SAN ANTONIO-Tamoxifen (Nolvadex) reduces the risk of contralateral breast cancer to a degree similar to its effect on primary breast cancer, according to an analysis of data from National Surgical Adjuvant Breast and Bowel Project (NSABP) clinical trials.
SAN ANTONIOTamoxifen (Nolvadex) reduces the risk of contralateral breast cancer to a degree similar to its effect on primary breast cancer, according to an analysis of data from National Surgical Adjuvant Breast and Bowel Project (NSABP) clinical trials.
Patients treated with tamoxifen had about a 40% reduction in the risk of contralateral breast cancer. Similar benefits were observed with respect to invasive and noninvasive contralateral cancers, and the benefits persist for up to 10 years.
The role of tamoxifen in breast cancer continues to be defined. The benefits are clear in ER-positive patients, said Eleftherios (Terry) Mamounas, MD, of Mt. Sinai Medical Center, Cleveland, who presented the study on behalf of the NSABP. However, the role of tamoxifen in ER-negative patients has not yet been established, he said.
Analysis of Nine NSABP Trials
The findings came from an analysis of nine recent NSABP breast cancer therapy trials. The results were compared with those from the NSABP Breast Cancer Prevention Trial (BCPT), which showed a 45% reduction in the risk of primary breast cancer in high-risk patients treated with tamoxifen.
History of breast cancer is a major risk factor for subsequent contralateral breast cancer, Dr. Mamounas said. We wanted to assess the incidence of contralateral breast cancer in recent NSABP adjuvant trials and compare the results with those from the prevention trial. We also wanted to examine factors that influence the risk of contralateral breast cancer, including tamoxifen use.
In the BCPT, 6,700 patients randomized to placebo had an annual breast cancer incidence of 9 per 1,000 women, compared with 4.9 per 1,000 women treated with tamoxifen. The 5-year breast cancer incidence per 1,000 women was 44.3 with placebo and 24.7 in the tamoxifen group. Benefits were similar with respect to invasive and noninvasive cancer.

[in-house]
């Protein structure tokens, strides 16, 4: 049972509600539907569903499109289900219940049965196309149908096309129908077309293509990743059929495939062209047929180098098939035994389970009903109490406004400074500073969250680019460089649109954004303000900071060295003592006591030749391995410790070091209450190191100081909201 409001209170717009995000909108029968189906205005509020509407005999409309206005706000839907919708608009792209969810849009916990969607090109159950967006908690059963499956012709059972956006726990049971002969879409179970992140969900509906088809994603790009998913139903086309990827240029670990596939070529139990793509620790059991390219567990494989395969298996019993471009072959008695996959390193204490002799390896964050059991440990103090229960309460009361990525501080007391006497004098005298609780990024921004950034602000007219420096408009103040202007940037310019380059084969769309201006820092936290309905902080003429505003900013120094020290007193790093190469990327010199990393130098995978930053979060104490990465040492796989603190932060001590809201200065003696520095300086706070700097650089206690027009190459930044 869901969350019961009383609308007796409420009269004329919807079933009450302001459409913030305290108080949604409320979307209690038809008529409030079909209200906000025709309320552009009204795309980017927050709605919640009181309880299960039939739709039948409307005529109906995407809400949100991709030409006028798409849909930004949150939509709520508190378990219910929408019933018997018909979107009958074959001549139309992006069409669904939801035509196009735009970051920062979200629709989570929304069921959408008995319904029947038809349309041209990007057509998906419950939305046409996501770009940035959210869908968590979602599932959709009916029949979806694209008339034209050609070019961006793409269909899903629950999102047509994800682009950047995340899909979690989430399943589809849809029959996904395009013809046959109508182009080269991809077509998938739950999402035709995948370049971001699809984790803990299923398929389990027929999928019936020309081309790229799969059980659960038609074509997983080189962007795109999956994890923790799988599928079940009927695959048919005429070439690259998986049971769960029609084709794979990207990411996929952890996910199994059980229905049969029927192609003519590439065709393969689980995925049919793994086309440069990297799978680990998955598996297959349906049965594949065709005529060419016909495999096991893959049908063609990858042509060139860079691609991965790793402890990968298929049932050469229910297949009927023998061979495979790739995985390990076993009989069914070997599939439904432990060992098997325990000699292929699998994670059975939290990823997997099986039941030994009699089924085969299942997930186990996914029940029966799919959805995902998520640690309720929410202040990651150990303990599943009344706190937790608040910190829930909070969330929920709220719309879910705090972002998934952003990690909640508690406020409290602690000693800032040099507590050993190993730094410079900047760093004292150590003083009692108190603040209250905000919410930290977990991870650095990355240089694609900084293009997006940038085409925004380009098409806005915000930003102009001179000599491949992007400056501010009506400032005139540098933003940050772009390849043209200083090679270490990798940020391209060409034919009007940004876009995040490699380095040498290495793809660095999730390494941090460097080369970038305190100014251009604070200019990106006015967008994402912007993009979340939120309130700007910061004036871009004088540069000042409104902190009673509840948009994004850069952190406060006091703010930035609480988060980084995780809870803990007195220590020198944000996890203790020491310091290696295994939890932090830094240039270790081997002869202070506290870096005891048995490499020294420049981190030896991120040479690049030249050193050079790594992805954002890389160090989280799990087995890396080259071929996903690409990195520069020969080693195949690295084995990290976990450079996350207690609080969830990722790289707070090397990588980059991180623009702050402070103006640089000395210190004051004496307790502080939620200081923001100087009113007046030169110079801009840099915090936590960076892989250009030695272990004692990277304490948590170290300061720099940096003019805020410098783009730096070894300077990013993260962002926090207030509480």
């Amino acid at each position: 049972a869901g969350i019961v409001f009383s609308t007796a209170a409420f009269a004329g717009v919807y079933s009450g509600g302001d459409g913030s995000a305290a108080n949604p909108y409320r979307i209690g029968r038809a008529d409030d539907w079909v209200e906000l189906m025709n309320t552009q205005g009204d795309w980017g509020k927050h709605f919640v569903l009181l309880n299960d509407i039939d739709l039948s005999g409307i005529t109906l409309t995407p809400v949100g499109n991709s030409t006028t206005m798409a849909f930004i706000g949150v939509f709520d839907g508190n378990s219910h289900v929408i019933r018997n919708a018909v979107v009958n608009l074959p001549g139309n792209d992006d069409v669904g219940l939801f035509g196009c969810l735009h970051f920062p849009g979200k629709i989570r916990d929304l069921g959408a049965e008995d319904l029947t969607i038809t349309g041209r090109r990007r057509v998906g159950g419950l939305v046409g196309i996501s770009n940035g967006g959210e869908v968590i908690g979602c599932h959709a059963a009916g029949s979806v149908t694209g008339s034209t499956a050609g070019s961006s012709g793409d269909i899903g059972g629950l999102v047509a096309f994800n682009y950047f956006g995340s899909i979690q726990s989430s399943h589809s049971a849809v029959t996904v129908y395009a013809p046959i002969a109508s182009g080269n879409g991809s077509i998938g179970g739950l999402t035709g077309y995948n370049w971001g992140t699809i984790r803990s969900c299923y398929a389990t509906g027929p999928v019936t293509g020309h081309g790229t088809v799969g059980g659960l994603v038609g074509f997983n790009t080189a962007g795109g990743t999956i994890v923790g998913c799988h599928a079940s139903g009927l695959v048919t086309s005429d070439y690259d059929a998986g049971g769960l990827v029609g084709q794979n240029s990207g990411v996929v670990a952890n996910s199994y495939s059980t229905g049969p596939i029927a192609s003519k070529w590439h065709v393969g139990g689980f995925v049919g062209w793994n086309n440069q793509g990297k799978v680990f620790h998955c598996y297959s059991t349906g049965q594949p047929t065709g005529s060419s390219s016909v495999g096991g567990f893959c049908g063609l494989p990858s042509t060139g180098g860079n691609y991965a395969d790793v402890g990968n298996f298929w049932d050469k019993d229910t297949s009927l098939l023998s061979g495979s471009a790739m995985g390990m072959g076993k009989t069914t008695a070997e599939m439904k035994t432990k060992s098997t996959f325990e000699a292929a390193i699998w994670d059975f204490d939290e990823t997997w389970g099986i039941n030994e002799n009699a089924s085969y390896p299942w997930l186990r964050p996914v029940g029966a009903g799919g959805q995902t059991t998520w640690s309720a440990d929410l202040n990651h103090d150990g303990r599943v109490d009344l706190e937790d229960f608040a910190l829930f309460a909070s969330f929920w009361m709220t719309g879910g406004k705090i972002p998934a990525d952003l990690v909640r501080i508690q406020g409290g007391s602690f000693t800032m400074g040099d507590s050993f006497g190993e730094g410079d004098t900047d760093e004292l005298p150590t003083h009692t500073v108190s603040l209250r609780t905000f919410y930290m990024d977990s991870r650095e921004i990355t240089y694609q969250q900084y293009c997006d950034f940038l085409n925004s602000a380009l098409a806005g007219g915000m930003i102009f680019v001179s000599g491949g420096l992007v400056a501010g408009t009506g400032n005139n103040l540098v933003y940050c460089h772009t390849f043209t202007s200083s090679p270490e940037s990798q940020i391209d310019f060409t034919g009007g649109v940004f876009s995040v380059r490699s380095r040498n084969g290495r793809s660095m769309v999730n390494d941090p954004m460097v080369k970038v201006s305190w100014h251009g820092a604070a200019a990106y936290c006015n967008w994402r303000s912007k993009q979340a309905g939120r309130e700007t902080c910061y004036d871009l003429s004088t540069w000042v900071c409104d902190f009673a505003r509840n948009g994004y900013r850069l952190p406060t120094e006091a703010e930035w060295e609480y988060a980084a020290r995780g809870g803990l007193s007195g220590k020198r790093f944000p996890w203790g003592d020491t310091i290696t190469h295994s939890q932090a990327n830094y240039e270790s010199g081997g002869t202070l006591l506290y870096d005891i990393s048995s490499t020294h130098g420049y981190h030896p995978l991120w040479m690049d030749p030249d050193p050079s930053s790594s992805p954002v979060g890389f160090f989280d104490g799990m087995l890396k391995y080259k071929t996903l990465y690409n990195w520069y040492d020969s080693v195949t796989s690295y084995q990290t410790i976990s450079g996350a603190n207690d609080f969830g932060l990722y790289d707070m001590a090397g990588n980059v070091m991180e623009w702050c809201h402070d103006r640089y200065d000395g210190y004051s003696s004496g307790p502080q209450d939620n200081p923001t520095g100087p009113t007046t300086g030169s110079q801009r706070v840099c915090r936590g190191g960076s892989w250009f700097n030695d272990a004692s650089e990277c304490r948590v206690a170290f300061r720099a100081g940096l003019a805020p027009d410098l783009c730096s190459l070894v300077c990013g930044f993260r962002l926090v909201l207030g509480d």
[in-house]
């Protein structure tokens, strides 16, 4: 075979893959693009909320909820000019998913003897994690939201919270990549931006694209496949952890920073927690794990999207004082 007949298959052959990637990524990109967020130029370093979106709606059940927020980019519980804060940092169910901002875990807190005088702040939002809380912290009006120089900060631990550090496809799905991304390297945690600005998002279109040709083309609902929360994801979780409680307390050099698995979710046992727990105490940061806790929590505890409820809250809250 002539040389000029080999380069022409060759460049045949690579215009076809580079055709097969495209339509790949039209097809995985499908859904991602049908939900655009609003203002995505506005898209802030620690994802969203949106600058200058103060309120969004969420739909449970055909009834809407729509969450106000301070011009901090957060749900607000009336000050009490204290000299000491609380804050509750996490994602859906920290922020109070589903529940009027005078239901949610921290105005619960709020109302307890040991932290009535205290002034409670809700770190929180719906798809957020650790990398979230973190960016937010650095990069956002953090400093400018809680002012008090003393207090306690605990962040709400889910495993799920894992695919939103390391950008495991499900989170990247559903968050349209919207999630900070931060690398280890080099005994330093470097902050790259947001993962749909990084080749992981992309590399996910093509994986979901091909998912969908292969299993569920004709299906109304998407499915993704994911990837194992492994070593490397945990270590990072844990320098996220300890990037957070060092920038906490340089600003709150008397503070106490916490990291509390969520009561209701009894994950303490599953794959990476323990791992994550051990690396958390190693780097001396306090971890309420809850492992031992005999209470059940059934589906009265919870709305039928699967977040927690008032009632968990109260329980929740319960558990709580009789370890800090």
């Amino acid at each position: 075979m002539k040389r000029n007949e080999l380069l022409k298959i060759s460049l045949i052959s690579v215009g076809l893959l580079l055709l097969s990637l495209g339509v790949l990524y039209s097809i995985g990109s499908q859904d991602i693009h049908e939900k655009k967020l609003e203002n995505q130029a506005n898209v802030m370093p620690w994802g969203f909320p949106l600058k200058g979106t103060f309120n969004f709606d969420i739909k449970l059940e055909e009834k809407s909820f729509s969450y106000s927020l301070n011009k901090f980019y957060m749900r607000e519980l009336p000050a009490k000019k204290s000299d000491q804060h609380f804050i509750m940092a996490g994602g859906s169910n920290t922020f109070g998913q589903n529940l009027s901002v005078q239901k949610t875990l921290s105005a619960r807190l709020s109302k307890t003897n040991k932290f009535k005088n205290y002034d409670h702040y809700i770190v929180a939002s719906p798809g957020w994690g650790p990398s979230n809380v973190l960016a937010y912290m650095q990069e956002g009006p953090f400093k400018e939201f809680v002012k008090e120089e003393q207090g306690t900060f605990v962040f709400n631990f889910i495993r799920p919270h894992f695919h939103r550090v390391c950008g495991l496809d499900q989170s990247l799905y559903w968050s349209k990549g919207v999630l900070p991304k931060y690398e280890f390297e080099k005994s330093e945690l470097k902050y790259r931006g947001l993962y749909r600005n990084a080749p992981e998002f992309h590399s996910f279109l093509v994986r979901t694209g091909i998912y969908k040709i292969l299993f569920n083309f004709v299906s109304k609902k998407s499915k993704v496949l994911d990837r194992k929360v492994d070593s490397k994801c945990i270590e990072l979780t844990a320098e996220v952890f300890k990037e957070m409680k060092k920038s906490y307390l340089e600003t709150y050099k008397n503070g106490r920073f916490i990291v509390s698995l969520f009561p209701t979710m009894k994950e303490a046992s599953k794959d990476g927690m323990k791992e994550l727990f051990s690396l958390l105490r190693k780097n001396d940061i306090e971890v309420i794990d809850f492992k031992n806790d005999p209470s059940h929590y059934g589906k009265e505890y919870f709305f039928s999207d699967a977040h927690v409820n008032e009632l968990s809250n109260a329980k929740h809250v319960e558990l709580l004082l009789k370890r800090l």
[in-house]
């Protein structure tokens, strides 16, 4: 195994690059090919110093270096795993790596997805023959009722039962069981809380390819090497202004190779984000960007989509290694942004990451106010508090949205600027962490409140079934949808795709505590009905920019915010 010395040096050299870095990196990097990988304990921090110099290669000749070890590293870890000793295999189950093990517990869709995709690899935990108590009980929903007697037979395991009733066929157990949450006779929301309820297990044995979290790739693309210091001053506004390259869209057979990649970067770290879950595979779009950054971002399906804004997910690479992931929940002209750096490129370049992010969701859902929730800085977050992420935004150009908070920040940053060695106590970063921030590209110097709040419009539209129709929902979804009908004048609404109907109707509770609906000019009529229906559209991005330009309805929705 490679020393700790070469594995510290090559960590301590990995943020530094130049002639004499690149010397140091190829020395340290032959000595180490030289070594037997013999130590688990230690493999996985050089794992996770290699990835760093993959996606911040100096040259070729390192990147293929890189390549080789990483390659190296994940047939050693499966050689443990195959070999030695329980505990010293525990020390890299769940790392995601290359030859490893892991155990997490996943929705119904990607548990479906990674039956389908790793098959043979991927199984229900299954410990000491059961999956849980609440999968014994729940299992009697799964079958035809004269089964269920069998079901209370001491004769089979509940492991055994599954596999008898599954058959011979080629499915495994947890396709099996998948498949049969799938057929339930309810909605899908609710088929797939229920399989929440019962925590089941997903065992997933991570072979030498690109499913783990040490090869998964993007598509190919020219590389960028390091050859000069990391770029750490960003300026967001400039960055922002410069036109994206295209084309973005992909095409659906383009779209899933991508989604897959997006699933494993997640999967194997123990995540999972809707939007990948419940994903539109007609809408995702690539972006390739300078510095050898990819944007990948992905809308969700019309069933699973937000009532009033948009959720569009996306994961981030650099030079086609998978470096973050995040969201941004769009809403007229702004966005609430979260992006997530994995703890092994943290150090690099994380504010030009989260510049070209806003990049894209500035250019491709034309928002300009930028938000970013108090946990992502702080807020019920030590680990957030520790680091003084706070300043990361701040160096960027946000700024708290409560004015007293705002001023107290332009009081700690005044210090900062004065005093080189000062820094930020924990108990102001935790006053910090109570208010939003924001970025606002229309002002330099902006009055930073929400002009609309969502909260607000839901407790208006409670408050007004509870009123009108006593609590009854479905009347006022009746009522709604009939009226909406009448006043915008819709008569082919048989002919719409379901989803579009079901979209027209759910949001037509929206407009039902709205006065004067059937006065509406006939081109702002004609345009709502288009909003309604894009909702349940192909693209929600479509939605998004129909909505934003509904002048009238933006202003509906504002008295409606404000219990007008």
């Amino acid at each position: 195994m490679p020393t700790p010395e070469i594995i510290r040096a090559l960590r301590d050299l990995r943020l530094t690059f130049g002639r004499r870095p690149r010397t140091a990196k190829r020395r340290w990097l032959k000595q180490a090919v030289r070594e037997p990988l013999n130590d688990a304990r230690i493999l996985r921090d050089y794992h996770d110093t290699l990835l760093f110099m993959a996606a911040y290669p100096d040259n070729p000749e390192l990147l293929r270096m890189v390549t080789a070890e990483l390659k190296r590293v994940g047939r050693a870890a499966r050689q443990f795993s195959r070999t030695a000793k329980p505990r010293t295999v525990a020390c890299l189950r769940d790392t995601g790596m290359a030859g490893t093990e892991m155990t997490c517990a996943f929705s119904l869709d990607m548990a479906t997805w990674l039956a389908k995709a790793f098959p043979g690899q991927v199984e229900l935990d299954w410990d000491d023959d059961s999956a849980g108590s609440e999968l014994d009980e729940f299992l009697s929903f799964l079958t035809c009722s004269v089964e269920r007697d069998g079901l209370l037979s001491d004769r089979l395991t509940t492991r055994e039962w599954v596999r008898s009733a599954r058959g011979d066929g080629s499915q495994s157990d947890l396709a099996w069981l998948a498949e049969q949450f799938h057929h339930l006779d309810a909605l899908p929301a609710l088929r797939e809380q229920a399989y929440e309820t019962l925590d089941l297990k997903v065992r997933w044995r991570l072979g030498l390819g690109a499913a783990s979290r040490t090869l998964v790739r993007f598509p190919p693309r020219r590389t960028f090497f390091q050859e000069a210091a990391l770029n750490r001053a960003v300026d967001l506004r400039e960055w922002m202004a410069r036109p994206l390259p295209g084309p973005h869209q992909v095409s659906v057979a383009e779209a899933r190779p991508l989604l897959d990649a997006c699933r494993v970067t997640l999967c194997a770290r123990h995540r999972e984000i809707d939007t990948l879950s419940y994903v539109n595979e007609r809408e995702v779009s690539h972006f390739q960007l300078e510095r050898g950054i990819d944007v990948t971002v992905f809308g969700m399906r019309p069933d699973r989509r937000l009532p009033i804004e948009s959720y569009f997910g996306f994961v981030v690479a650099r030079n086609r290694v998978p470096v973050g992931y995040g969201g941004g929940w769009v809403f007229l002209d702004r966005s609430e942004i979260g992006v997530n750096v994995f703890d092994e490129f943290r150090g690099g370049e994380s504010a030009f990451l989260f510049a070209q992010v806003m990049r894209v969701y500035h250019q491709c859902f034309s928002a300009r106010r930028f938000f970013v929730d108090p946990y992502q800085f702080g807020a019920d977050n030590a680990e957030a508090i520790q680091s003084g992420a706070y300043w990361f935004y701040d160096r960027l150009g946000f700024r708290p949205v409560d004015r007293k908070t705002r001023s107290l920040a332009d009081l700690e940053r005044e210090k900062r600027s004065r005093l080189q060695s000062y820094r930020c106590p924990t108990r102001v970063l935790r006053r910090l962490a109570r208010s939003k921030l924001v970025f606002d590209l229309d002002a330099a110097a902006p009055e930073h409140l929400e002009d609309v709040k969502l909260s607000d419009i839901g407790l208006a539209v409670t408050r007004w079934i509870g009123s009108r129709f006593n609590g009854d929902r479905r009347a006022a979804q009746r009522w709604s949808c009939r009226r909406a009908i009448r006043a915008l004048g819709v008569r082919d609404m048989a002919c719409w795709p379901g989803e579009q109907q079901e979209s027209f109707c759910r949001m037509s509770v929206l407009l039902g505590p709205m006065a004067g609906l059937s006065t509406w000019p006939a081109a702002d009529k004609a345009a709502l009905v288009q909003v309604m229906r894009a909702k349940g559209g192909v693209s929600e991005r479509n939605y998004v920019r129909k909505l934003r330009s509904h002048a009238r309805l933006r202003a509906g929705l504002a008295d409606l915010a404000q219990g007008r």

Dr. Mamounas and his colleagues reviewed data from NSABP trials B-13 to B-20 and B-22. These trials involved patients with node-negative, node-positive, or intraductal cancer. Collectively, the trials enrolled more than 15,000 patients.
The incidence of contralateral breast cancer averaged 7.4 per 1,000 women per year among patients who did not receive tamoxifen in the treatment trials. That compared with a rate of 4.4 among those who did receive tamoxifen. The 5-year cumulative incidence was 29.3 per 1,000 women among those who did not receive tamoxifen vs 16.9 in the tamoxifen-treated patients.
In reviewing factors that might influence the risk of contralateral breast cancer, the investigators found no significant effect associated with chemotherapy use, lymph node status, or receptor status. There was a trend toward increased rate of contralateral breast cancer in women under 40 years of age.
ER-Negative Benefits Questioned
The benefits of tamoxifen therapy in ER-negative breast cancer patients remain unproven, and recent data suggest no benefit, commented C. Kent Osborne, MD, director of medical oncology, University of Texas Health Science Center at San Antonio.
Dr. Osborne noted that tamoxifen has not been shown to improve overall survival or disease-free survival in receptor-negative patients. Additionally, he said, a randomized, prospective trial reported last year at the American Society of Clinical Oncology (ASCO) meeting suggested a trend, a pretty good trend, toward tamoxifen being inferior to no tamoxifen in the ER-negative group.
Longer Follow-up Needed
At this point, Dr. Osborne said, I would be a little reluctant to recommend tamoxifen in ER-negative patients until this issue is settled with longer follow-up. It may turn out that tamoxifen does reduce contralateral breast cancer in this population of patients, but it has not yet been shown.